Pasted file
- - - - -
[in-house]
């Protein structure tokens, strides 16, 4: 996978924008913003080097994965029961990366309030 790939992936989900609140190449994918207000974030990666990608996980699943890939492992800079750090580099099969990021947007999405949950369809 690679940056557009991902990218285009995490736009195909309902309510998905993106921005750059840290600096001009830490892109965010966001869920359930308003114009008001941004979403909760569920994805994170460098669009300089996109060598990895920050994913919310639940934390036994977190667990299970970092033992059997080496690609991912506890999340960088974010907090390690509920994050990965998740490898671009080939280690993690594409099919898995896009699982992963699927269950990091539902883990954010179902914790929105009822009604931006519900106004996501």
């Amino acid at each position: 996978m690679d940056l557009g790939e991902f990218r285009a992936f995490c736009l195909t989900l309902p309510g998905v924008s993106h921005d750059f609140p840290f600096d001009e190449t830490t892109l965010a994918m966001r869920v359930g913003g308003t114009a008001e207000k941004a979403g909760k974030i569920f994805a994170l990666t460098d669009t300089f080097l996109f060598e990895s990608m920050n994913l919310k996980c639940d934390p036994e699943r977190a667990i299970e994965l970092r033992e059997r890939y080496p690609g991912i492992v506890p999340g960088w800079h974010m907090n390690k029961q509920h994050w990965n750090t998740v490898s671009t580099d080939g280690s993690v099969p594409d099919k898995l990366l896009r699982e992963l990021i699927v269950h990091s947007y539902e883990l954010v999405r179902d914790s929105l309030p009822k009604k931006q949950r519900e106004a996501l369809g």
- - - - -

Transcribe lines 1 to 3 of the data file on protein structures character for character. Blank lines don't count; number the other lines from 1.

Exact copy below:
[in-house]
């Protein structure tokens, strides 16, 4: 996978924008913003080097994965029961990366309030 790939992936989900609140190449994918207000974030990666990608996980699943890939492992800079750090580099099969990021947007999405949950369809 690679940056557009991902990218285009995490736009195909309902309510998905993106921005750059840290600096001009830490892109965010966001869920359930308003114009008001941004979403909760569920994805994170460098669009300089996109060598990895920050994913919310639940934390036994977190667990299970970092033992059997080496690609991912506890999340960088974010907090390690509920994050990965998740490898671009080939280690993690594409099919898995896009699982992963699927269950990091539902883990954010179902914790929105009822009604931006519900106004996501």
């Amino acid at each position: 996978m690679d940056l557009g790939e991902f990218r285009a992936f995490c736009l195909t989900l309902p309510g998905v924008s993106h921005d750059f609140p840290f600096d001009e190449t830490t892109l965010a994918m966001r869920v359930g913003g308003t114009a008001e207000k941004a979403g909760k974030i569920f994805a994170l990666t460098d669009t300089f080097l996109f060598e990895s990608m920050n994913l919310k996980c639940d934390p036994e699943r977190a667990i299970e994965l970092r033992e059997r890939y080496p690609g991912i492992v506890p999340g960088w800079h974010m907090n390690k029961q509920h994050w990965n750090t998740v490898s671009t580099d080939g280690s993690v099969p594409d099919k898995l990366l896009r699982e992963l990021i699927v269950h990091s947007y539902e883990l954010v999405r179902d914790s929105l309030p009822k009604k931006q949950r519900e106004a996501l369809g």